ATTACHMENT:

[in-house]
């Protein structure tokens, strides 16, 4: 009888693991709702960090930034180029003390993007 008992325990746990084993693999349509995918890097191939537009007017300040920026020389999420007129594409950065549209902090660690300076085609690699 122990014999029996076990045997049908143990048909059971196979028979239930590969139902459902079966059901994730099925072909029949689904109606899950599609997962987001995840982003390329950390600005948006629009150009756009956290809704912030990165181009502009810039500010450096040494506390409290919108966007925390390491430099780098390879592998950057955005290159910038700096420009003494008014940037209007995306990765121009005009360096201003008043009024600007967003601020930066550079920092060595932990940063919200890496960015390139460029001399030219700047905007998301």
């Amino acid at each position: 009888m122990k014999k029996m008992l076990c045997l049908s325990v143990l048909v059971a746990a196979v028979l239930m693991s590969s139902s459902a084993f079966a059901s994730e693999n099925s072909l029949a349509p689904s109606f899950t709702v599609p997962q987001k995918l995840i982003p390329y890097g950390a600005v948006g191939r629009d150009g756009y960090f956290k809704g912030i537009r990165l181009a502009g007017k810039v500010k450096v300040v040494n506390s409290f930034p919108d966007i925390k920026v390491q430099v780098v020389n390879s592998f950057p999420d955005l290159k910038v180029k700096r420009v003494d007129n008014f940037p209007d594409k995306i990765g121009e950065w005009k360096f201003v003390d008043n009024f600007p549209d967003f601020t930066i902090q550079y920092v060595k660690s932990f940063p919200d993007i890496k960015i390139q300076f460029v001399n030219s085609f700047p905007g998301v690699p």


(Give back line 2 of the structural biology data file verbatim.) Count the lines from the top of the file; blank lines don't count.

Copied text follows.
């Protein structure tokens, strides 16, 4: 009888693991709702960090930034180029003390993007 008992325990746990084993693999349509995918890097191939537009007017300040920026020389999420007129594409950065549209902090660690300076085609690699 122990014999029996076990045997049908143990048909059971196979028979239930590969139902459902079966059901994730099925072909029949689904109606899950599609997962987001995840982003390329950390600005948006629009150009756009956290809704912030990165181009502009810039500010450096040494506390409290919108966007925390390491430099780098390879592998950057955005290159910038700096420009003494008014940037209007995306990765121009005009360096201003008043009024600007967003601020930066550079920092060595932990940063919200890496960015390139460029001399030219700047905007998301």